June 16, 2004
State Police Discard Runaway Theory - Drugs May Be Connection To Disappearance
By Gary E. Lindsley
The passing of seven days has resulted in a huge turnaround in the way Vermont State Police are treating the disappearance of Brianna Maitland.
Maitland, 17, was last seen at about 11:20 p.m. March 19 when she clocked out of work at the Black Lantern Inn in Montgomery.
VSP had originally said Maitland was a runaway and had run away in the past. During a press conference June 8, they said they were tired of wasting time tracking down worthless leads.
They said Maitland had made some bad life choices which may have led to her disappearance.
The next day, June 9, Bruce and Kellie Maitland, Brianna's parents, met with Lt. Gov. Brian Dubie and Public Safety Commissioner Kerry Sleeper at the Williston state police barracks.
The Maitlands came away from that meeting with guarded optimism. They said Dubie said he was treating Brianna's disappearance as a serious case and would do what he could to help.
Tuesday, another press conference was held.
This time, the state police said they and the Maitlands were united in their request for factual information which will lead to finding Brianna.
They also acknowledged that it is not a case of a teenager running away.
"With each day that passes without a solid trace of information on her whereabouts, it becomes more apparent that she may have been the victim of a violent crime," the VSP said in a press release.
"Brianna had been living away from home and was socializing with community members involved in the use of illegal drugs," the press release continues. "Investigators with the Vermont State Police are interested in solid fruitful information that may assist in furthering this investigation."
While the Maitlands have said all along they believed their daughter was the victim of a crime, they do not necessarily agree with the VSP position Brianna had been socializing with drug-related people.
They have said she had been turning her life around. She was working two jobs and was living with a friend in Sheldon.
Brianna was driving home to Sheldon after leaving the Black Lantern when something went wrong.
Her green 1985 four-door Oldsmobile 88 was found early the morning of March 20 partially embedded in an abandoned barn off of Route 118 at the Dutchburn Farm. The car was about a mile from the Black Lantern.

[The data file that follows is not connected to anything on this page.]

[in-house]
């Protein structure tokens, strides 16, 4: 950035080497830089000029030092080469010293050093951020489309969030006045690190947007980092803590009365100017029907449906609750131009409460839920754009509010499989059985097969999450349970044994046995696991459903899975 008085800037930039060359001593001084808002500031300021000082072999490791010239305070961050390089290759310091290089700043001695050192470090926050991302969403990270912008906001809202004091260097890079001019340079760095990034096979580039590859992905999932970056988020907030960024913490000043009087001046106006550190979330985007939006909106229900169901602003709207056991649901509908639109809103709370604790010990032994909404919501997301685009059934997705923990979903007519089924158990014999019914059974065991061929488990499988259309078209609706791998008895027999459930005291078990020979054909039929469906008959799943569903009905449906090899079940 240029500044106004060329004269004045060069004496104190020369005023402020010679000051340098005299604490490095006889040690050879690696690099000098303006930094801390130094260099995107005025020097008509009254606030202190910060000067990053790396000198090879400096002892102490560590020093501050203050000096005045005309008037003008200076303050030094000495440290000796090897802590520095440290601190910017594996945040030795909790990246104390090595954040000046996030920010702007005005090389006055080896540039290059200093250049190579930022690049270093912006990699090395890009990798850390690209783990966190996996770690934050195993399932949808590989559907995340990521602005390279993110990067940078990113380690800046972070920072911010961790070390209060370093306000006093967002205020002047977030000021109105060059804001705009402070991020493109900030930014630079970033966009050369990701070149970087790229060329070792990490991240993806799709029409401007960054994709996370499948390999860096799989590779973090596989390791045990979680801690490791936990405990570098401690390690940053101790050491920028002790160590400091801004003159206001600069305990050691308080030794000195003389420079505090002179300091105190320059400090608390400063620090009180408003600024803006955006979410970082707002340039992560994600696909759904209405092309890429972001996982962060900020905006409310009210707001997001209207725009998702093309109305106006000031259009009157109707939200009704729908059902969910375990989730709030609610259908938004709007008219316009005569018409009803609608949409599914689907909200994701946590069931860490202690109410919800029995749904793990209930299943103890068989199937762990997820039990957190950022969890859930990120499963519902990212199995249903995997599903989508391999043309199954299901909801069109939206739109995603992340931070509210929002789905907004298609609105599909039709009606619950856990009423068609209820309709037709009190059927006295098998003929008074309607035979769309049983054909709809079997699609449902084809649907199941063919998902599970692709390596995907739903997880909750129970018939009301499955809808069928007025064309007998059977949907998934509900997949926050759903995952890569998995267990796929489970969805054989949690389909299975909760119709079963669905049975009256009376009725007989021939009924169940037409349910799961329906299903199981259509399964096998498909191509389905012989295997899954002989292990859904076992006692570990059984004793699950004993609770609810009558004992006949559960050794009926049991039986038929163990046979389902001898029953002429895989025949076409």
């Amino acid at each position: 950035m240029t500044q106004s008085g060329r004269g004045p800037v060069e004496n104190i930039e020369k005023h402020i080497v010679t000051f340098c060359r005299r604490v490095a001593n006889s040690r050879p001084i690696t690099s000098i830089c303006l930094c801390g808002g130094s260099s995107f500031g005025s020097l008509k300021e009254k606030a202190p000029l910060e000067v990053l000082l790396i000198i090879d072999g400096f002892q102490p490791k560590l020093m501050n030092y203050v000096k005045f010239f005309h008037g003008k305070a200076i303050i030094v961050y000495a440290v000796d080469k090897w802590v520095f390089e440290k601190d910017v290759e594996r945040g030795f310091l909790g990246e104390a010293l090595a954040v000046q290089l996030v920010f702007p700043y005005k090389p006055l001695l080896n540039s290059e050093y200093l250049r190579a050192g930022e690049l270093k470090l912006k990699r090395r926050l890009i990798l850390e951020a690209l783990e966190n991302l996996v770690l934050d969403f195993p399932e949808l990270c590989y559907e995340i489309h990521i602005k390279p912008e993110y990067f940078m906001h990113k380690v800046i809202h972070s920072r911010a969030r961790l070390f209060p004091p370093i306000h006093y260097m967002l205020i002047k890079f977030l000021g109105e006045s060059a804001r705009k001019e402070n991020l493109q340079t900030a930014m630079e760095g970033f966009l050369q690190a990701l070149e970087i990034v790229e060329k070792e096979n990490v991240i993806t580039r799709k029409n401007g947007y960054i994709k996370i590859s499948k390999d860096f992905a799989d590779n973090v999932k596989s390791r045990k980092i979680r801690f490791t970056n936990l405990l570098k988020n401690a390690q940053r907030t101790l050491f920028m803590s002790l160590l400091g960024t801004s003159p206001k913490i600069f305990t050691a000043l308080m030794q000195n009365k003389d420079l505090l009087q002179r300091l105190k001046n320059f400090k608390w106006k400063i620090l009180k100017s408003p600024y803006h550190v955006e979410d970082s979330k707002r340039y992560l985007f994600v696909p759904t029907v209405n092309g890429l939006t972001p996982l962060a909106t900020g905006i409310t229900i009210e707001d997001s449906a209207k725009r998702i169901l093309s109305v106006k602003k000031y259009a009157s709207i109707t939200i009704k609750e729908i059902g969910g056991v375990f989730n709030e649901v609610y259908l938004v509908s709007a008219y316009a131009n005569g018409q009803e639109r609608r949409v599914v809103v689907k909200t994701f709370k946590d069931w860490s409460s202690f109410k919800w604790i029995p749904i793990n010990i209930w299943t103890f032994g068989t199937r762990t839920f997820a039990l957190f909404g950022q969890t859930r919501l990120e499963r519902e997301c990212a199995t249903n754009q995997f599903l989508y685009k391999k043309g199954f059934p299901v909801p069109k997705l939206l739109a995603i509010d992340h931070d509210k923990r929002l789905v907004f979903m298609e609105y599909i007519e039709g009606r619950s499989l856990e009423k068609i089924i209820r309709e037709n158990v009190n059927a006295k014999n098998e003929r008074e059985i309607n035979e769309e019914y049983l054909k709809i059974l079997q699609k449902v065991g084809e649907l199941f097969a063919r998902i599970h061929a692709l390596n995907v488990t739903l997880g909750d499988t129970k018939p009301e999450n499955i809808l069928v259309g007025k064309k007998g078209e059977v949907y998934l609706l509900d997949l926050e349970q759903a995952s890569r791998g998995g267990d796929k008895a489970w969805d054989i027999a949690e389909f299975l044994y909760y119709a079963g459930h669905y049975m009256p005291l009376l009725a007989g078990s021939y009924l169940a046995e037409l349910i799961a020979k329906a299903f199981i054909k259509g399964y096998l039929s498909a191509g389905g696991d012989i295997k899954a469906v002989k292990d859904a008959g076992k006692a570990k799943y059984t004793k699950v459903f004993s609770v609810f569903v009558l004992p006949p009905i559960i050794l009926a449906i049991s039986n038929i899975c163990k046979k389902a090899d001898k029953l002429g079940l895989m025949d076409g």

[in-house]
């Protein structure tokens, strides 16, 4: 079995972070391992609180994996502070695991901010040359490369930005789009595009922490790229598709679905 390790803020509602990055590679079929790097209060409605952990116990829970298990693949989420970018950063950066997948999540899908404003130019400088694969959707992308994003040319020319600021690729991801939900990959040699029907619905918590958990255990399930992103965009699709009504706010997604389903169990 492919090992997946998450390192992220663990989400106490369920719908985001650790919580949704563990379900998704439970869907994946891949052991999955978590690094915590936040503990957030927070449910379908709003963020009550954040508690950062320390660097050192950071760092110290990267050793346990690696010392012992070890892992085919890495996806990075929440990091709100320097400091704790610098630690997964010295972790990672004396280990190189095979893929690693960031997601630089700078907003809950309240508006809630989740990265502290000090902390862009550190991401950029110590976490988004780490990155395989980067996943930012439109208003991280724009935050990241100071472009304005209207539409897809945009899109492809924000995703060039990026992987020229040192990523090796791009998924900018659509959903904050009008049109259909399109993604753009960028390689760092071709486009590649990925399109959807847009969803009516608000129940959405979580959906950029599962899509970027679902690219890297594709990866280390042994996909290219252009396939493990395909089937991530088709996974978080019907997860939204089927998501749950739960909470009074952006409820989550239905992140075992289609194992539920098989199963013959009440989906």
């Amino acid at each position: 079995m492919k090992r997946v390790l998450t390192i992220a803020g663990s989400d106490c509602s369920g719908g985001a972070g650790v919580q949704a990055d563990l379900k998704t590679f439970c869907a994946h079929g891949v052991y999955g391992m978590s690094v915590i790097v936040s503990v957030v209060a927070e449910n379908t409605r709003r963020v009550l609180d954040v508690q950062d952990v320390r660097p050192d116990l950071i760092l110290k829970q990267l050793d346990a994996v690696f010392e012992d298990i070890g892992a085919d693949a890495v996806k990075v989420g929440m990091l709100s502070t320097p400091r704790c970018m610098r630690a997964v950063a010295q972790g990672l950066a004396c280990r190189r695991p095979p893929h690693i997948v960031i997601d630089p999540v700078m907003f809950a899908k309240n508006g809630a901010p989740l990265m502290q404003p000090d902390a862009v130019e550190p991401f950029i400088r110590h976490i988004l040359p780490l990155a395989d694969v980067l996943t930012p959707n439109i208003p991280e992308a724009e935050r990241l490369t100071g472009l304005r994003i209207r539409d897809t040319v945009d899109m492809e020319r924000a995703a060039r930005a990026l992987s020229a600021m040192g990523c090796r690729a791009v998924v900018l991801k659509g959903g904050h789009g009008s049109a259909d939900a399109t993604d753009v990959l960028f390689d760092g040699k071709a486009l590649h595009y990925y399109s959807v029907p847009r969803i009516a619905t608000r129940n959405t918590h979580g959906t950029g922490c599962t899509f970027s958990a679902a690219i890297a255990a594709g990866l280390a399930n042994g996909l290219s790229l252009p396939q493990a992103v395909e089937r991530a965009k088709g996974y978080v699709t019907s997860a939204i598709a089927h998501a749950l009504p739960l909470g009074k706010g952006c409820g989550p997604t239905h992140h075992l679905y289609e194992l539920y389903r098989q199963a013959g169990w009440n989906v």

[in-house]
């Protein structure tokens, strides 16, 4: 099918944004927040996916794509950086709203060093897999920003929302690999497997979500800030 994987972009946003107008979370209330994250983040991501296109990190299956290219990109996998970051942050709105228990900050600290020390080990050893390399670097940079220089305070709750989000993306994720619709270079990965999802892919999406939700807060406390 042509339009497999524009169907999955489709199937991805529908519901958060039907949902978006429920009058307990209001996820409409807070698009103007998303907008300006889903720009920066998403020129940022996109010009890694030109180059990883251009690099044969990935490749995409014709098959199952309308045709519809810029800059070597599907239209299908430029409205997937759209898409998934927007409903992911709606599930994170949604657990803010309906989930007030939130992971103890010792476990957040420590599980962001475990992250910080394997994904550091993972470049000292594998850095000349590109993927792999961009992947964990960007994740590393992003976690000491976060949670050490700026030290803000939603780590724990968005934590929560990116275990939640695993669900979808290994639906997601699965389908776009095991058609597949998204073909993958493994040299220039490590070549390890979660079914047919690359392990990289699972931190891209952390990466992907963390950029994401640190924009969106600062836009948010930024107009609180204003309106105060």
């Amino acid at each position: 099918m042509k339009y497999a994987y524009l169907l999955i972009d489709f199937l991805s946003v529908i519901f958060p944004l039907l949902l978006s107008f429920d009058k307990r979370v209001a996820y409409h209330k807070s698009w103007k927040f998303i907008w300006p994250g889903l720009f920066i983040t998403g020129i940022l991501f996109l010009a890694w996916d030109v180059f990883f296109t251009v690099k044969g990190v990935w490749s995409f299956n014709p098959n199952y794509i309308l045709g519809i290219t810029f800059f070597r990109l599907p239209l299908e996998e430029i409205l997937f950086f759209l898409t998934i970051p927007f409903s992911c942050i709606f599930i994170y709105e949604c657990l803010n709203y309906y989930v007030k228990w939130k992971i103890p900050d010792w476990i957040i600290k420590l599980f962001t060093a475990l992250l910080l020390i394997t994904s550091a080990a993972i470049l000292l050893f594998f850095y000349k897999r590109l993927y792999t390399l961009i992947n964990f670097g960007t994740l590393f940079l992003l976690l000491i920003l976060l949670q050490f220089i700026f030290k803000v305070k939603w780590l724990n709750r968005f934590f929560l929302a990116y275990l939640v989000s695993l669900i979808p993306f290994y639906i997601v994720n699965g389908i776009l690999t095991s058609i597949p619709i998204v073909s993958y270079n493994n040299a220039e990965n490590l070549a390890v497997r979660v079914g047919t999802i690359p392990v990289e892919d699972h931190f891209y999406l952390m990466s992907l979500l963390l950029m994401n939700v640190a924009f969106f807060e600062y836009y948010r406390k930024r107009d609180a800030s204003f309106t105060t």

"It is just kind of strange," said Bruce Maitland, who attended Tuesday's press conference, referring to the VSP's change regarding Brianna's disappearance. "I feel, in some ways, this is a major step. They have admitted she may have been a victim of a serious crime and was not a runaway."
Regarding VSP's position Brianna had had recent contacts with people connected to drugs prior to her disappearance, he said state police told him two people had said Brianna had had a drug debt.
However, that doesn't mesh with what Brianna's friends have been telling the Maitlands.
"I am a little discouraged they are bringing up the drug stuff," he said. "Everything I have gotten from her friends doesn't indicate that. No one has seen her high."
The state police, according to Bruce Maitland, are offering to make deals, even with people connected to drugs.
"They are desperate for really good information because I don't think they have any," he said.
Unlike the case of 22-year-old Maura Murray, the University of Massachusetts at Amherst nursing student who has been missing since she was involved in a minor one-car accident the night of Feb. 9 on Route 112 in Haverhill, N.H., state police in Vermont have enlisted the help of the FBI.
They have received help from the FBI's Burlington office as well as the agency's Behavioral Science Unit in Quantico, Va. They also have been in contact with the U.S. Marshal's Office.
New Hampshire State Police have not asked the FBI to become fully involved in the Murray disappearance. They have said they have all the resources they need to work the case.
People with information about Brianna's disappearance should contact VSP at 802-524-5993 or Crime Stoppers at 1-800-427-8477.
People with information about Maura Murray should call New Hampshire State Police at 603-845-3333 or 603-271-3636.